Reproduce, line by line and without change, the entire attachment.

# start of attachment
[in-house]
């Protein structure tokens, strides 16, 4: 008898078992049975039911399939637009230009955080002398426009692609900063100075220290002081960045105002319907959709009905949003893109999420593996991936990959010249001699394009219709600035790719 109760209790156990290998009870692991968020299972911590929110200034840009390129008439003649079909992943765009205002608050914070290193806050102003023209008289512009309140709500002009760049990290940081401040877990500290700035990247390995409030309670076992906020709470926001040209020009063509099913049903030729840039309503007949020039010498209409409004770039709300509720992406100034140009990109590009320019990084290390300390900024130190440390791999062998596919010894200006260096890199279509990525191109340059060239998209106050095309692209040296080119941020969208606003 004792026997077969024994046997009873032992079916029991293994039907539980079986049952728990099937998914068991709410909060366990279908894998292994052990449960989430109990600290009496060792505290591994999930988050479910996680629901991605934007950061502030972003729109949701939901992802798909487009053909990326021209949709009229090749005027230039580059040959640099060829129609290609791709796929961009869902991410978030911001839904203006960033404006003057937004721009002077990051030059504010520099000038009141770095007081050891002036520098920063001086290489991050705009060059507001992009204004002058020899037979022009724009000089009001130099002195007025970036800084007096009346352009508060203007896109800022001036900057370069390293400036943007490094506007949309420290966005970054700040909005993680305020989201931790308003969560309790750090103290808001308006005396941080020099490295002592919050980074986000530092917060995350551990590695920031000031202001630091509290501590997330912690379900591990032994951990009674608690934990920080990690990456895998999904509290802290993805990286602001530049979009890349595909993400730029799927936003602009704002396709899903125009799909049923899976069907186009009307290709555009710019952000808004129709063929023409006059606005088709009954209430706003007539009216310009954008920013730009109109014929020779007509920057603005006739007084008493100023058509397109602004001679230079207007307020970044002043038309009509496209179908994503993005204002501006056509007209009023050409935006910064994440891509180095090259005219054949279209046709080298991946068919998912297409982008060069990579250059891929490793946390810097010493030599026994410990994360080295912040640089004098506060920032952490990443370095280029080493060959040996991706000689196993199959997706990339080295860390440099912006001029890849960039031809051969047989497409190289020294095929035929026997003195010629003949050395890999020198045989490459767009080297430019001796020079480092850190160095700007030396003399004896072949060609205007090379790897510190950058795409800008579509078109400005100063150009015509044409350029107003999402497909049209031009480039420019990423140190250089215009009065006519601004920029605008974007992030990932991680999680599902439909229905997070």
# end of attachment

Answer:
[in-house]
């Protein structure tokens, strides 16, 4: 008898078992049975039911399939637009230009955080002398426009692609900063100075220290002081960045105002319907959709009905949003893109999420593996991936990959010249001699394009219709600035790719 109760209790156990290998009870692991968020299972911590929110200034840009390129008439003649079909992943765009205002608050914070290193806050102003023209008289512009309140709500002009760049990290940081401040877990500290700035990247390995409030309670076992906020709470926001040209020009063509099913049903030729840039309503007949020039010498209409409004770039709300509720992406100034140009990109590009320019990084290390300390900024130190440390791999062998596919010894200006260096890199279509990525191109340059060239998209106050095309692209040296080119941020969208606003 004792026997077969024994046997009873032992079916029991293994039907539980079986049952728990099937998914068991709410909060366990279908894998292994052990449960989430109990600290009496060792505290591994999930988050479910996680629901991605934007950061502030972003729109949701939901992802798909487009053909990326021209949709009229090749005027230039580059040959640099060829129609290609791709796929961009869902991410978030911001839904203006960033404006003057937004721009002077990051030059504010520099000038009141770095007081050891002036520098920063001086290489991050705009060059507001992009204004002058020899037979022009724009000089009001130099002195007025970036800084007096009346352009508060203007896109800022001036900057370069390293400036943007490094506007949309420290966005970054700040909005993680305020989201931790308003969560309790750090103290808001308006005396941080020099490295002592919050980074986000530092917060995350551990590695920031000031202001630091509290501590997330912690379900591990032994951990009674608690934990920080990690990456895998999904509290802290993805990286602001530049979009890349595909993400730029799927936003602009704002396709899903125009799909049923899976069907186009009307290709555009710019952000808004129709063929023409006059606005088709009954209430706003007539009216310009954008920013730009109109014929020779007509920057603005006739007084008493100023058509397109602004001679230079207007307020970044002043038309009509496209179908994503993005204002501006056509007209009023050409935006910064994440891509180095090259005219054949279209046709080298991946068919998912297409982008060069990579250059891929490793946390810097010493030599026994410990994360080295912040640089004098506060920032952490990443370095280029080493060959040996991706000689196993199959997706990339080295860390440099912006001029890849960039031809051969047989497409190289020294095929035929026997003195010629003949050395890999020198045989490459767009080297430019001796020079480092850190160095700007030396003399004896072949060609205007090379790897510190950058795409800008579509078109400005100063150009015509044409350029107003999402497909049209031009480039420019990423140190250089215009009065006519601004920029605008974007992030990932991680999680599902439909229905997070």